ALAMEDA WHIPSNAKE } Masticophis lateralis euryxanthus
DESCRIPTION: The Alameda whipsnake is a slender snake that generally grows to be three or four feet in length, with a narrow neck, broad head, and large eyes. Its body is sooty black or dark brown above with a distinctive yellow-orange stripe down each side. The coloring on the underside of the whipsnake starts as rufous orange in front, transitions to a cream color in the middle, and ends with a sublime salmon pink in the tail.
HABITAT: The whipsnake is primarily found in northern coastal scrub and chaparral habitats in Alameda and Contra Costa counties. It also may occur in grasslands, open woodlands, rocky slopes, and along open streams and arroyos near scrub and chaparral. Whipsnakes seek shelter in rock piles, outcrops, or small mammal burrows.
RANGE: The Alameda whipsnake is only found in suitable habitat in Alameda, Contra Costa, western San Joaquin and northern Santa Clara counties in California. It currently remains in five isolated populations within a fragmented regional metapopulation, with only two or three potential corridors for gene flow between them.
MIGRATION: Alameda whipsnakes do not migrate.
BREEDING: Whipsnake courtship and mating takes place from late March through mid-June. Males roam around looking for love while females remain near their hibernation site, where mating occurs. Egg-laying sites are suspected to be in grasslands with scattered shrub habitat. It takes the female roughly two months to lay eggs after mating. The average clutch size is seven eggs.
LIFE CYCLE: Eggs incubate for three months before hatching and young appear in the late summer and fall. Young whipsnakes take two to three years to reach maturity. Whipsnakes generally retreat into a hibernation site in November and emerge in March. Adults can grow to almost five feet, but three- to four-foot lengths are more common. Whipsnakes may live for eight years or longer.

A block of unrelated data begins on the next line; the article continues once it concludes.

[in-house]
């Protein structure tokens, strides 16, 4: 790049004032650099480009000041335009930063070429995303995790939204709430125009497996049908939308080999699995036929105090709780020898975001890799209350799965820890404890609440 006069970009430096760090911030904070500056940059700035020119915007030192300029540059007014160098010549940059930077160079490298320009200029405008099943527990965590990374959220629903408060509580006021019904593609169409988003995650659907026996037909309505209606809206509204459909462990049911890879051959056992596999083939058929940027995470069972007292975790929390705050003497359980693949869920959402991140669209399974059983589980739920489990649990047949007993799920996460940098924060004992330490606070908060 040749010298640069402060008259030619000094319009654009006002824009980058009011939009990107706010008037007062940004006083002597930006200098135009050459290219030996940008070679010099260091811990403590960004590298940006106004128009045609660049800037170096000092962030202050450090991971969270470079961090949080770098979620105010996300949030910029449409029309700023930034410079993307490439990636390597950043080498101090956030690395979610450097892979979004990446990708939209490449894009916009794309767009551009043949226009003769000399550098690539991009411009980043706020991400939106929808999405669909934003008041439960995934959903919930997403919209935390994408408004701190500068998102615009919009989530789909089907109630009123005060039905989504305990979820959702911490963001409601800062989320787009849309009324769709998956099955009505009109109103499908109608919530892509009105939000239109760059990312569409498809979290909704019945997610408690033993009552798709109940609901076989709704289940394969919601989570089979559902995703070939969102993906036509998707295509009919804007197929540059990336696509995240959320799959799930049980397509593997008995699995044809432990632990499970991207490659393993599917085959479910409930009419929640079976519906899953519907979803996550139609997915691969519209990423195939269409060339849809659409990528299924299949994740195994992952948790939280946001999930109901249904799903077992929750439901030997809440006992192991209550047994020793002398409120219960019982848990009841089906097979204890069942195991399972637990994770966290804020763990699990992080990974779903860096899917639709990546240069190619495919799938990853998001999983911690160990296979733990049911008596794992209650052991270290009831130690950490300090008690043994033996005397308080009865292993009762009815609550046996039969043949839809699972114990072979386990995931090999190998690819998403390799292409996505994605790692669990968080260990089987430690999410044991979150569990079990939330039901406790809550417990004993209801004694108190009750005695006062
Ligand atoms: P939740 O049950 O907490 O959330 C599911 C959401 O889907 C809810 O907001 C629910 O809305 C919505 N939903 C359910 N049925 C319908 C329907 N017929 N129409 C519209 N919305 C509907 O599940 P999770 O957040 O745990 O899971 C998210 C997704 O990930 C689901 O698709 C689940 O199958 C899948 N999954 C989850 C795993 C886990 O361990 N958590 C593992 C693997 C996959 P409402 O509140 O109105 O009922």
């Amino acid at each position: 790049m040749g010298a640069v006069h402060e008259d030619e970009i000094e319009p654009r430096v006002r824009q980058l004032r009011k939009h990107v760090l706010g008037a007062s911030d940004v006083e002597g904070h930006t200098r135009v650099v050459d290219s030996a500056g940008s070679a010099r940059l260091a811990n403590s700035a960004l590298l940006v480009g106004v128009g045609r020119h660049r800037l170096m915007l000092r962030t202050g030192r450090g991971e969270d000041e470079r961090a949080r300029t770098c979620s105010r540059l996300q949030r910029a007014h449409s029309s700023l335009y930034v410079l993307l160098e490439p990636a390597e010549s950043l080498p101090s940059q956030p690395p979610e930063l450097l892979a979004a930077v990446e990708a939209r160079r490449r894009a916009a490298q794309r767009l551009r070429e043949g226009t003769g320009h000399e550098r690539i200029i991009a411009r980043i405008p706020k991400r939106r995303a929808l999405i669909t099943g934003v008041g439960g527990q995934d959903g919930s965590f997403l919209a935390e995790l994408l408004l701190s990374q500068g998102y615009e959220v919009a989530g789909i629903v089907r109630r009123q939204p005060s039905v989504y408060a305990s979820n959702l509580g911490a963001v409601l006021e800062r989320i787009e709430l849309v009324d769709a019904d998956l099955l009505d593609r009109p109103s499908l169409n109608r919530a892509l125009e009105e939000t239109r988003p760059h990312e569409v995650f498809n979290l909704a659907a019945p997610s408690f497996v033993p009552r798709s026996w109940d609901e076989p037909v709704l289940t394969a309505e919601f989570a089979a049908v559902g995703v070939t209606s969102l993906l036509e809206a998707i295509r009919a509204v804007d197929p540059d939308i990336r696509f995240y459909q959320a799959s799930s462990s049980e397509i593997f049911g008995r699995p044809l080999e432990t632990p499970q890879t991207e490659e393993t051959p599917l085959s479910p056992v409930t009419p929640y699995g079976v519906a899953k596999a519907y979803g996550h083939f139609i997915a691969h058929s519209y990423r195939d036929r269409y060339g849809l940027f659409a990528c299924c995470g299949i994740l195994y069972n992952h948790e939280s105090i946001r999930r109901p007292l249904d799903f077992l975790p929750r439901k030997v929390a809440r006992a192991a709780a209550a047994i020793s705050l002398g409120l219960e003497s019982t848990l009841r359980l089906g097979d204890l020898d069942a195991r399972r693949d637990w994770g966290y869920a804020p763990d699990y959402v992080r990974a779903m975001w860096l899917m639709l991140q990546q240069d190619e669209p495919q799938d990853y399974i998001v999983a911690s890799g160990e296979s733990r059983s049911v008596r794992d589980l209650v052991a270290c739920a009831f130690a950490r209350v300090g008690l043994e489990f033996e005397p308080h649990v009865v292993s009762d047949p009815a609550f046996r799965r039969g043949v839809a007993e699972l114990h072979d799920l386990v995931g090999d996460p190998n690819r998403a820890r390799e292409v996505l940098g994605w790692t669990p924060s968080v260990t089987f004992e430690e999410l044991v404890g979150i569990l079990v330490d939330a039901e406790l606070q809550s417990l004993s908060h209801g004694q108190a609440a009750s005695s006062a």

FEEDING: The Alameda whipsnake dines primarily on lizards and will also eat frogs, small mammals, nesting birds, and other snakes, including rattlesnakes. Prey is seized with great speed, pinioned under loops of the body, and engulfed without constriction.
THREATS: The species is threatened by habitat loss, degradation, and fragmentation due to urban development, road construction, livestock grazing, and fire suppression.
POPULATION TREND: The Alameda whipsnake population has been fragmented into five mostly isolated subpopulations whose numbers are unknown, but which are certain to be rapidly declining as suitable habitat is lost to urban development. Whipsnakes were eliminated from 35 of 60 known historical localities by 1992.